LegalWorks Apostolate - Counsel for a Culture of Life

What is a Culture of Life?

By Cynthia M. Nolan, PhD

Pope Saint John Paul II told us in 1995 in Evangelium Vitae that if we “respect, protect, love, and serve life,” we will find happiness. Surely we all want nothing less. And if this revered saint points us to this path to true happiness, we will want our entire culture to reflect this Truth.

But what does a "Culture of Life" mean in practice? To put the sainted Pope’s advice into practice, he tells us that we must: respect human life and its dignity, oppose the culture of death, and serve life through prayer, examples, and action. He further echoes the physical works of mercy to help “the hungry, the thirsty, the foreigner, the naked, the sick, the imprisoned, the child in the womb, and the old person who is suffering or near death.” We must not give in to discouragement; we must not lose hope.

Certainly, a culture of life supports our endeavors to respect, protect, love, and serve our neighbors and family. But how do we define the critical characteristics of a culture of life so that we can identify and nourish the necessary ingredients?

I live in a fantastic, small-town community with a strong Parish life and with supportive Catholic groups and institutions. But is it a culture of life? It feels like one. But how do I know for sure?

Well, as Saint John Paul II indicated, a Culture of Life will be happy. A Culture of Life will be supportive. It will respect the dignity of the human being as we serve Jesus. As JPII put it, a human being as an “intrinsic value”, and a Culture of Life will reflect that value in all aspects of life — through the family, the school, the doctors, the groceries and shops, the entertainment, and the neighborhoods of our lives.

This sounds like hard work. Where to begin? I am embarking on a research project to identify the on-the-ground life-affirming efforts that support a culture of life. It sounds rather obvious; surely a soup kitchen, a nursing home, and a pregnancy center will help. Yes, that sounds true. My project is an attempt to put some details on those assertions that we take for granted.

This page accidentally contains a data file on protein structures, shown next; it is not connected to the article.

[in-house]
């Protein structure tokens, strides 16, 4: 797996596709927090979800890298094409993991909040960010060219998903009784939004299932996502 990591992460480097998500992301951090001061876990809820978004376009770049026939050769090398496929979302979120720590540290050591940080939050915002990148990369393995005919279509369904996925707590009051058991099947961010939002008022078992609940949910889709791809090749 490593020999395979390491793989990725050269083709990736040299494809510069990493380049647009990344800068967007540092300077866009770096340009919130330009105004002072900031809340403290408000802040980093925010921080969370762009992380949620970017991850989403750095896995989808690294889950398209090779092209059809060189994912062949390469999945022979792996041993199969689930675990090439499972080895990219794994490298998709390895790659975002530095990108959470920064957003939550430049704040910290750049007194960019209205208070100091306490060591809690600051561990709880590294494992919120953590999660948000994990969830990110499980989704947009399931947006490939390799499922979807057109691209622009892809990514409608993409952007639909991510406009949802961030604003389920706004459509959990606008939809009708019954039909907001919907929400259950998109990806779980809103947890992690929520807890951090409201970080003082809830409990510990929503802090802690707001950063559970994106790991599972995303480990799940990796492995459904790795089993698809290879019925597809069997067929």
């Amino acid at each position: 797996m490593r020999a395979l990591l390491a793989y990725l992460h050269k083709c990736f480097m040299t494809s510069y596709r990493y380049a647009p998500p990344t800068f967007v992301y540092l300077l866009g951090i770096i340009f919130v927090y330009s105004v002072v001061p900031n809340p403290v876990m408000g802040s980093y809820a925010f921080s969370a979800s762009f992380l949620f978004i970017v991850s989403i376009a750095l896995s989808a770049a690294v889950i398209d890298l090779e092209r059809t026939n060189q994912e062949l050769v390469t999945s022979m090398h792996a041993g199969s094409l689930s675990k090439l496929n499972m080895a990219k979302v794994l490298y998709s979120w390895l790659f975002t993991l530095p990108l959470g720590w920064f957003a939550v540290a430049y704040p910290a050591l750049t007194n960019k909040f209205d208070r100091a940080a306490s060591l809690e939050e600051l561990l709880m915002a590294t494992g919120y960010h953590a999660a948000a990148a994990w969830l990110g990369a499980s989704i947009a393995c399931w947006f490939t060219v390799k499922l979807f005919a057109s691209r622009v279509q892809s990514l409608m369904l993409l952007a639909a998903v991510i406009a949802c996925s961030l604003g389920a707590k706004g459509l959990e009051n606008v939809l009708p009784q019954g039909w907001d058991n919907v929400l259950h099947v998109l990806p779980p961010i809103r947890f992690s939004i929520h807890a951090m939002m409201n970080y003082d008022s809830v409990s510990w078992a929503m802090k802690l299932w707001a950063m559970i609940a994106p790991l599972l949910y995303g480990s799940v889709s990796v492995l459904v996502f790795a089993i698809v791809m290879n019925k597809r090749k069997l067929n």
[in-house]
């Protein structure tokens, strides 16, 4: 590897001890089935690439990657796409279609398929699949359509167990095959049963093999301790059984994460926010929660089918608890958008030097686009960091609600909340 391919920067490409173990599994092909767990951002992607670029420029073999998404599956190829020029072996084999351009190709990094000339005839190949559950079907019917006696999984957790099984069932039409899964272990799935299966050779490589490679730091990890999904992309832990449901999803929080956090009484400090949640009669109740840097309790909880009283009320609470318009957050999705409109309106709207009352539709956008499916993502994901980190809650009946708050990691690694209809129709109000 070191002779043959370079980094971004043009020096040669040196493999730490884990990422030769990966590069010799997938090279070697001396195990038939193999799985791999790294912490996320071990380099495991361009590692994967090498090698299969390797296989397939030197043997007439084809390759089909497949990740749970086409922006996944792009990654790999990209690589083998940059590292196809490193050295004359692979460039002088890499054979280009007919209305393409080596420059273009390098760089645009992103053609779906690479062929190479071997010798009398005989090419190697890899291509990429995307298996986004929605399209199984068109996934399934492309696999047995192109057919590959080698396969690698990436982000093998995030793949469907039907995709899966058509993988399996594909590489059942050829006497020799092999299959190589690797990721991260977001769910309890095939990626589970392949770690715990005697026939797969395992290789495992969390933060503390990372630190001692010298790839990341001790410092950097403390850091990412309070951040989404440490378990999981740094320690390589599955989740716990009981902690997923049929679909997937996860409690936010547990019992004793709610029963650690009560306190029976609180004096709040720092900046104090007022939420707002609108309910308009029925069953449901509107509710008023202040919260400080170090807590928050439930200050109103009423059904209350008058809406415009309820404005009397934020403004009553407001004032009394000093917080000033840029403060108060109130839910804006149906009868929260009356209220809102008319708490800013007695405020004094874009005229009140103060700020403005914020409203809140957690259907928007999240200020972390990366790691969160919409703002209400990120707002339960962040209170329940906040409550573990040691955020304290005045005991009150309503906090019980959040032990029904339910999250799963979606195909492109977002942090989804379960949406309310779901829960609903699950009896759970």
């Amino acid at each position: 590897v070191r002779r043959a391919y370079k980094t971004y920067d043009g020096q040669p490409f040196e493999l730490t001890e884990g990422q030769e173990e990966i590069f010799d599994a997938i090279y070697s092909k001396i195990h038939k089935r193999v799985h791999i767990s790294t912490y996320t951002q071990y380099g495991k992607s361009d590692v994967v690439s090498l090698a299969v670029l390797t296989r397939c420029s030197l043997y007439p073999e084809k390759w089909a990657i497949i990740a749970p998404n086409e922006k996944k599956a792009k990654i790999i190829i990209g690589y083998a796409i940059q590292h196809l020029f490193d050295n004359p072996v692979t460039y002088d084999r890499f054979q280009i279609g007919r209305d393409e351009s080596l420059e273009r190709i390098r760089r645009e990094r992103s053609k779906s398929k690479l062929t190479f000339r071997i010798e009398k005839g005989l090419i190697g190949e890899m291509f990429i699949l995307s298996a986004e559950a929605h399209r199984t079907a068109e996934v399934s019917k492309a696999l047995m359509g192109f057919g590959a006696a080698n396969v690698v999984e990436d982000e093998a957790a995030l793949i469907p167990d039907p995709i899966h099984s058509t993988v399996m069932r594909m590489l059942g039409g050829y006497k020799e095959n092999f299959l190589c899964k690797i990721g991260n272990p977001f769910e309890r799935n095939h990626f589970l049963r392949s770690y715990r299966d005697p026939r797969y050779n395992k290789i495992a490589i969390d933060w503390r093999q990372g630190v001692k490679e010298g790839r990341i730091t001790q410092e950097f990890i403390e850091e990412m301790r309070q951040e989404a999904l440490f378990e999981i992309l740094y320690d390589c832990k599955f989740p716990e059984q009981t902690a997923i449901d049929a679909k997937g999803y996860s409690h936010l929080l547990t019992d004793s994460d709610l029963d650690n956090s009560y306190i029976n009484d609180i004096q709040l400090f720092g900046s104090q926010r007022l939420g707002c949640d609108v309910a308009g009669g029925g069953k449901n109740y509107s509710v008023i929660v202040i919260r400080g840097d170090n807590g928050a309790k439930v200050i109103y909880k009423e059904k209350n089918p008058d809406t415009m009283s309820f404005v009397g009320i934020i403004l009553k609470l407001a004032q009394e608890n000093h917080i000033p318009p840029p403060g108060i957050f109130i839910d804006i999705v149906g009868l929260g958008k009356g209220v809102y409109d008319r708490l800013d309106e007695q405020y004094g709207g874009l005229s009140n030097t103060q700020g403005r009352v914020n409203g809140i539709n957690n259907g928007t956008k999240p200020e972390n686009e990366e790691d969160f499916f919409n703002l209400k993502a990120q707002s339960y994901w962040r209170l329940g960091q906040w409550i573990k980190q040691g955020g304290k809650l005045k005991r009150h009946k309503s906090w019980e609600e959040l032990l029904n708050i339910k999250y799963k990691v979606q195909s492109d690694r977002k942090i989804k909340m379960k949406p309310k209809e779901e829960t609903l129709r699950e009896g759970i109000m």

For example, we fulfill the physical works of mercy through our local soup kitchen our local nursing home, and our local pregnancy center. The immediate effects are obvious: feed the hungry, comfort the sick, and support the child in the womb. I would like to investigate the first, second, and third order effects of those merciful efforts. How do we know what the effects are? Can we measure them?

In my supportive small-town community, we have many Catholic institutions and many happy individuals and families. We have educational institutions. We have a Walk for Life. We have public rosary processions. We have a food pantry. I want to measure the effects of these habits and organizations on the local culture of life. I will attempt to do this through broad surveys and local statistics as well as in-depth interviews and observations.

In 1986, in a homily in Perth, Australian, Pope Saint John Paul II told us “As the family goes, so goes the nation, and so goes the whole world in which we live.” Our efforts to grow a Culture of Life from the family up to the world will start here — with individuals and our love for our neighbors. Let’s start there, and then discern exactly how to build our Culture of Life in all of our communities.

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